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Curbside review: Eating Shake Shack with the Hilldale location's first customer

Curbside review: Eating Shake Shack with the Hilldale location's first customer

Shake Shack exterior

The Hilldale location, which opened in early October, is Shake Shack's 300th store.

My friend Dave was the Madison Shake Shack’s first customer when it opened Oct. 5.

For lining up about 45 minutes before it opened, he got a Shake Shack baseball cap, a card good for a free burger, and a pin recognizing the Hilldale location as the chain’s 300th store.

He enjoyed the hoopla, texting me from the line, where he passed the time chatting with a couple of young Heritage Tavern employees waiting behind him.

Dave, one of the few people in my COVID bubble, eats fast food every day — mainly Culver’s, McDonald’s and Arby’s — and asked if he could be my companion when I reviewed Shake Shack.

I’d written two stories before it opened and wasn’t planning to write about it again, but sure, I was curious to try the upscale New York City chain.

So, it’s with his First Customer distinction that Dave sized up my Shake Shack order the other night when I brought it to his apartment. He didn’t expect me to include a grilled cheese ($3.79), but why not?

Grilled cheese

Shake Shack's grilled cheese is so flat it looks like it’s been stepped on.

“The presentation is just awful,” he said, likening it to a quesadilla. “It looks like it’s been stepped on.”

The flattened sandwich was comical, I’ll give him that. But I can see where it would be a perfect option for young children. It tasted OK, and even though he criticized its looks and wondered if it was made with a Cheez Whiz-type cheese, Dave polished it off.

He insisted on a burger with a double patty ($8.29). I didn’t see it on the menu, but eventually found it under the options when ordering a standard ShackBurger. I thought the burger tasted salty, but we both agreed it tasted like it was made from quality beef.

Cheese, lettuce, tomato, onion, pickle, cherry peppers and Shake Shack sauce can be added at no extra charge, and we went with all of it.


The ShackBurger with two patties. 

There were hardly any vegetables, and I couldn’t detect the sauce, although the burger was moist. The onions were left off, the lettuce was sad and limp and withered into the meat, and the tomato slices were thin and paltry. Like most of the add-ons, I couldn’t distinguish the peppers, either.

The hot chick’n ($7.09), a compact fried chicken breast with guajillo and cayenne pepper, packed surprising heat. And I chose the lowest of the three levels of spice: hot, extra hot and FIRE.


The hot chick'n is a compact fried chicken sandwich that packs surprising heat.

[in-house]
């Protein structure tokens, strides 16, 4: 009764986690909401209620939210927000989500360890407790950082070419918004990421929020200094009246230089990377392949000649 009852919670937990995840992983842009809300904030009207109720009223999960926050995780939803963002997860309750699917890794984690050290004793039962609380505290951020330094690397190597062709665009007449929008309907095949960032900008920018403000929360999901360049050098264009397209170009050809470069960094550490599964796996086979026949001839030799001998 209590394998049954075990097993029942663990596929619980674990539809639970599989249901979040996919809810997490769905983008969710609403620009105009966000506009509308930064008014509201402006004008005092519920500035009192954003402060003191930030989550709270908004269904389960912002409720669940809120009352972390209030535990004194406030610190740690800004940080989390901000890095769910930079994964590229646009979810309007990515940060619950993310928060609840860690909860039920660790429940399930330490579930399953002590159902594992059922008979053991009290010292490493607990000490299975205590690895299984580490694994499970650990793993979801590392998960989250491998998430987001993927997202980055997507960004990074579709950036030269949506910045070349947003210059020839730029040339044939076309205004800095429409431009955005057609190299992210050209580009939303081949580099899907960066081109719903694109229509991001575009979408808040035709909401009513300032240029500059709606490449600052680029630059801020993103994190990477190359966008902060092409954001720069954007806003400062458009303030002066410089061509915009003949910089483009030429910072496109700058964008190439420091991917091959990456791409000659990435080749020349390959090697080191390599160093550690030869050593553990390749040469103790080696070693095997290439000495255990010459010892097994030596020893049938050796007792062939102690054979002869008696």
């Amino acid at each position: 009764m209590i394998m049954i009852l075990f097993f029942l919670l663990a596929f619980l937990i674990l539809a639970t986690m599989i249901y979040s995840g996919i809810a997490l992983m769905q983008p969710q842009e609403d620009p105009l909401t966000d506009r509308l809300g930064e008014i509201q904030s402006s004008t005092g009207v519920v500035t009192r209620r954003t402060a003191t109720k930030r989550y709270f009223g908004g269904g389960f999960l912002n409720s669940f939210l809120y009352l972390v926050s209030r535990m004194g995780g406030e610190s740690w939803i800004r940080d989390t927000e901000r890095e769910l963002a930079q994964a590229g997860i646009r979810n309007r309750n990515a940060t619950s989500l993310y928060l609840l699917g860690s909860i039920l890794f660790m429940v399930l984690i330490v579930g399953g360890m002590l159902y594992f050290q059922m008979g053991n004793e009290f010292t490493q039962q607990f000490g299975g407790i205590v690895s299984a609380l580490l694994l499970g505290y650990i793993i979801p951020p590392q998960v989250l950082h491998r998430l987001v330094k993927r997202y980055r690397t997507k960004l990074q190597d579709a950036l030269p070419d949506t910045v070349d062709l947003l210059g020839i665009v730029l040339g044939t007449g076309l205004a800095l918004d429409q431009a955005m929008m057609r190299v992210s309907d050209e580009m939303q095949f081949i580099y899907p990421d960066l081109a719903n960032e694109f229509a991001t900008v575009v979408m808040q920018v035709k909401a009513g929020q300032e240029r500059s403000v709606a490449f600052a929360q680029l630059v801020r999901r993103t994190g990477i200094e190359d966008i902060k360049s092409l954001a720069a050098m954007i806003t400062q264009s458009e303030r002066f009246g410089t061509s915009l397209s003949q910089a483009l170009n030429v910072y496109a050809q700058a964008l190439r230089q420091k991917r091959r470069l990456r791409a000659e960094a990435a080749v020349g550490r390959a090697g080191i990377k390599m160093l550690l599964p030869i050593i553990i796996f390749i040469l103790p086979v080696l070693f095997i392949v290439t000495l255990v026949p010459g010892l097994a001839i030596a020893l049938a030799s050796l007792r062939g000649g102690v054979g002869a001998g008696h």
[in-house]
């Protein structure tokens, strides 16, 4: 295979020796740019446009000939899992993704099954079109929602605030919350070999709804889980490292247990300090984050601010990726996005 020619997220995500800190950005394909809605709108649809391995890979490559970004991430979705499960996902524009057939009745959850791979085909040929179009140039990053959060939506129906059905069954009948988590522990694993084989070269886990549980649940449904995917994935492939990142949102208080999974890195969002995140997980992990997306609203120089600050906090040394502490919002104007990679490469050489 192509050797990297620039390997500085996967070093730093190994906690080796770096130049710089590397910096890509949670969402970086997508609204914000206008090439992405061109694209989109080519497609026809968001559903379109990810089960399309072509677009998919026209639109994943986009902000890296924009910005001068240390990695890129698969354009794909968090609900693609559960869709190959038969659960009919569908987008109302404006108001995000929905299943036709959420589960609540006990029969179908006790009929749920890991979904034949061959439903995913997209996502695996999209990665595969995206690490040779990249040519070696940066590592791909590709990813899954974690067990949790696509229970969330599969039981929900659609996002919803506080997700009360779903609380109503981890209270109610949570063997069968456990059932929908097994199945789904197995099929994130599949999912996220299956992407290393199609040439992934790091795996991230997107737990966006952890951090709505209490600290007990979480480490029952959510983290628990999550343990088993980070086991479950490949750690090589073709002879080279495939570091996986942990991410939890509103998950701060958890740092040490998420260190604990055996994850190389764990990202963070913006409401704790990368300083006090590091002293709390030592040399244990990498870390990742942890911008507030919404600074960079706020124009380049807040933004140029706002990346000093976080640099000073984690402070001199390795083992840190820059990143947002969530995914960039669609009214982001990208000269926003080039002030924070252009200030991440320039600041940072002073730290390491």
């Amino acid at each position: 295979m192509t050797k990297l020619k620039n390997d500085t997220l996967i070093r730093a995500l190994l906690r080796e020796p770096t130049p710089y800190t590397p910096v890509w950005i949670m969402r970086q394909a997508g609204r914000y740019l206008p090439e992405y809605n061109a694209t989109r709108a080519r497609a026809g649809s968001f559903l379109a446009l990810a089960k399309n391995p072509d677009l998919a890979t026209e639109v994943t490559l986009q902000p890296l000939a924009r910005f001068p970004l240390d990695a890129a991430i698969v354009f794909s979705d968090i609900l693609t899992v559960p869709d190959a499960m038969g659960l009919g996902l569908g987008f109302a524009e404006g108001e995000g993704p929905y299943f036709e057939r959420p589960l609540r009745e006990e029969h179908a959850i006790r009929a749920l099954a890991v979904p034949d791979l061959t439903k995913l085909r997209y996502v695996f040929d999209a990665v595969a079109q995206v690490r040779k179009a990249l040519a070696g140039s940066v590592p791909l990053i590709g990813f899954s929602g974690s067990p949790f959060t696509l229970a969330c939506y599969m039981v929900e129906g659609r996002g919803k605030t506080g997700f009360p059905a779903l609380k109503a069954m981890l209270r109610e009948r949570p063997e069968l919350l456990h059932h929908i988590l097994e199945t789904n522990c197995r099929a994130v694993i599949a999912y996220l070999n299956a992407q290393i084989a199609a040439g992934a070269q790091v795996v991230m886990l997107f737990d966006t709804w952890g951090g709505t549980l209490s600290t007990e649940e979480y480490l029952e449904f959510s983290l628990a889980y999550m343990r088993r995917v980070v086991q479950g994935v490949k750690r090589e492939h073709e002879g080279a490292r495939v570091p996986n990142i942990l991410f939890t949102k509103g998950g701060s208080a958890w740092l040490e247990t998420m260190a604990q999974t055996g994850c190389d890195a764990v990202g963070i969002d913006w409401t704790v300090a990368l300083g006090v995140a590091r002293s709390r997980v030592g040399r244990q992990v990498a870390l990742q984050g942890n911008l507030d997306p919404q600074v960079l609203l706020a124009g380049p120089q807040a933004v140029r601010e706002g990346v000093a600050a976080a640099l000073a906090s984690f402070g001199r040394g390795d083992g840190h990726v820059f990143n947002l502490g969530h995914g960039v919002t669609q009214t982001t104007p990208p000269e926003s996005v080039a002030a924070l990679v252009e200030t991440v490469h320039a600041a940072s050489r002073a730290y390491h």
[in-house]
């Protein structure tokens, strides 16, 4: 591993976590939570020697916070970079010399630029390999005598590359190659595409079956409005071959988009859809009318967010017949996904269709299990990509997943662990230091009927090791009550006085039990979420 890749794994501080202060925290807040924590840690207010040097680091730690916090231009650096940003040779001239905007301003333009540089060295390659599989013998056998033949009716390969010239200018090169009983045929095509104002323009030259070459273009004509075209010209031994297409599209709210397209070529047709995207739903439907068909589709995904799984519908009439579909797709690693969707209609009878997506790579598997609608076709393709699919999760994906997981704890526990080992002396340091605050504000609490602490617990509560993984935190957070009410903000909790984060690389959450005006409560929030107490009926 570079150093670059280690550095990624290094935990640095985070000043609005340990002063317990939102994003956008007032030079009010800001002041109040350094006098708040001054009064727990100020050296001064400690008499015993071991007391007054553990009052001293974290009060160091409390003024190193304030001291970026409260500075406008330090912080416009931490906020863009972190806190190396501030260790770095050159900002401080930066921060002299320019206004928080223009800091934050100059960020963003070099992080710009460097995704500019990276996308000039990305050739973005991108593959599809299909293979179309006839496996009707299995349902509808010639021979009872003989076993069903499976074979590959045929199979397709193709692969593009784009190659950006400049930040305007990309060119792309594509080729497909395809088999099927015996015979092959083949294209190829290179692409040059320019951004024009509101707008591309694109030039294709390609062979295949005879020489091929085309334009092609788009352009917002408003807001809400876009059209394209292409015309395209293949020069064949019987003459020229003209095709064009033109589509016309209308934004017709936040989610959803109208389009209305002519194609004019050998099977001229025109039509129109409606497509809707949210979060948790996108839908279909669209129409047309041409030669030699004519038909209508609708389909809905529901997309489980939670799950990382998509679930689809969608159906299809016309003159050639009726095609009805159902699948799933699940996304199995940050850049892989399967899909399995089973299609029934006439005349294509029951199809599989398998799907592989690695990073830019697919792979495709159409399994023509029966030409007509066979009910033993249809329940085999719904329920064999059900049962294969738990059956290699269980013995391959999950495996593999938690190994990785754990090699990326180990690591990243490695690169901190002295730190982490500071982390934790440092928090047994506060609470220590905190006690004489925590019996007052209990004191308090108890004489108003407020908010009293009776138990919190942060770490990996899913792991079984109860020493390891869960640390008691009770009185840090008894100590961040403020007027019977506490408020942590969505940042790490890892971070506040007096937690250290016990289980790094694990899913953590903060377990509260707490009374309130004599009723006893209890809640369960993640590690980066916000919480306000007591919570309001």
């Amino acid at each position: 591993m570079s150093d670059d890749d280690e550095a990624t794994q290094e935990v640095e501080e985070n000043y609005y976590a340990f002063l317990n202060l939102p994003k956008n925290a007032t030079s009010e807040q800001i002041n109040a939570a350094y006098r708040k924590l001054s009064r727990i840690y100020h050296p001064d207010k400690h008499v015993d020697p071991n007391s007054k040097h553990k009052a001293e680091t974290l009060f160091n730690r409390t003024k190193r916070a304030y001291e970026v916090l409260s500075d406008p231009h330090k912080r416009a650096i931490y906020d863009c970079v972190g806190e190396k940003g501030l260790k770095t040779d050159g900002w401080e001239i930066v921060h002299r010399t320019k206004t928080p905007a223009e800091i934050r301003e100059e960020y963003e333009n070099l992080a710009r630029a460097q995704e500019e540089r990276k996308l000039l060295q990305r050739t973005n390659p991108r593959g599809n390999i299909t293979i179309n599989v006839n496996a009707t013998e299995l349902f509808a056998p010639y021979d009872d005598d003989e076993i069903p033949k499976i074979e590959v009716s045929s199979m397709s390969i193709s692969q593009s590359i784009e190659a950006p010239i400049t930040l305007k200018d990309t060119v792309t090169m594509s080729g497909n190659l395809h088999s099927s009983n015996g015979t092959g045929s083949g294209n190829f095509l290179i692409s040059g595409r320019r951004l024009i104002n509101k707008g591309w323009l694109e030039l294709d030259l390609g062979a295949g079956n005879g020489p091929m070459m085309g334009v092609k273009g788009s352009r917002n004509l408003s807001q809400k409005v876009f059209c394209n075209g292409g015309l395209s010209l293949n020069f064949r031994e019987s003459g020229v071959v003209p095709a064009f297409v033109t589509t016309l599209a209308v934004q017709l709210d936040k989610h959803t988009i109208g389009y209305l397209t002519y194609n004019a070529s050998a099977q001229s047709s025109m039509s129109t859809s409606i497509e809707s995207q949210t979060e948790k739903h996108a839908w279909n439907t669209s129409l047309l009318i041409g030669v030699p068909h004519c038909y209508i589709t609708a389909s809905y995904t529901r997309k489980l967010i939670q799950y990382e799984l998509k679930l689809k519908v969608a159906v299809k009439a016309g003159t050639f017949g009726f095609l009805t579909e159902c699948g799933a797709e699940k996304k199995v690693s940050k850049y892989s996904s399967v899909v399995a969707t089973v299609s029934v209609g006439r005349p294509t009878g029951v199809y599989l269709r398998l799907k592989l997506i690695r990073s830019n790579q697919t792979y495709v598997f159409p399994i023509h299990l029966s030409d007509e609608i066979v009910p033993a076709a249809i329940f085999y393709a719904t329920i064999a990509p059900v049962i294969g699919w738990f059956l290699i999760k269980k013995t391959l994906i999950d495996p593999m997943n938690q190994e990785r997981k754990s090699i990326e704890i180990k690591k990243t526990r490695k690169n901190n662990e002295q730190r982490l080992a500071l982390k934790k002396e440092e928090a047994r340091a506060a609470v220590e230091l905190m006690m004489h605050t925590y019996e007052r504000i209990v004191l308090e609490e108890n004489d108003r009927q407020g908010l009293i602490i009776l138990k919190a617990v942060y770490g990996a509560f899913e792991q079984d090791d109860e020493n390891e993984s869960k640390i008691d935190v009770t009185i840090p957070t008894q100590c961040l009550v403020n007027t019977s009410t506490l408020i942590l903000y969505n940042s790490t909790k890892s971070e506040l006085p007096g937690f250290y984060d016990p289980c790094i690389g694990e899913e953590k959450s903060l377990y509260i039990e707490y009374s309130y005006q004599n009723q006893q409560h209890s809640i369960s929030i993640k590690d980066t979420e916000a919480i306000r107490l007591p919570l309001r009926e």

The meat was thick, but took up only half the bun. And while we enjoyed the sandwich, it can’t compare to Chick-fil-A. Plus, it’s almost twice the price.

The fries ($2.95), which were medium-thick and crinkle-cut, turned out to be the best part of the meal. You pay a lot more for the hot spicy cheese fries ($4.85), which come in the same heat levels as the chicken. The powder they were dusted with had great flavor as well as heat, but it could’ve been more evenly applied.

Cheese sauce came on the side, as did a little container of ranch dressing.


The fries are medium-thick and crinkle-cut. 

Danny Meyer, one of the biggest names in the restaurant business, founded Shake Shack in 2001 as a hot dog cart.

For that reason, we had to try the all-natural Vienna beef dog ($3.49), which was split down the middle and protruded from its bun on both sides. Like the burger, the meat tasted of quality. A few ketchup packs came in the bag, but we could’ve used some mustard. Many other menu options come with free extras, but the only one available for the hot dog was cheese sauce for 50 cents more.

And the shakes? I got a chocolate one ($5.29) and it fine, but hardly special.

Ordering on the company’s website is easy, but I neglected to fill out the “hand off details” field. That may have allowed an employee to bring the order to my car, since I was parked in a numbered stall in front. I tried to call the number on my emailed receipt to see if someone could run my food out, but I got nowhere.

Instead, my order was sitting on a table next to the counter. The doors were propped open, so it remained pretty much “contactless.”

It was a rainy night, and I waited until after the start of an evening Badgers football game to avoid crowds. Still, there were a lot of young people spread around the dining room — not in use under COVID-19 — waiting for their orders. Masks are mandatory.

After signing up for an account and placing my order, I got an email from Shake Shack telling me “you rock!” and another calling me a “Rockstar.” In a P.S., the restaurant chain asked for questions, suggestions, or high-5’s.

I did have some questions, but couldn’t get a person on the phone, or a manager to call me back the same day. So suggestions, yes. High-fives? Not quite.

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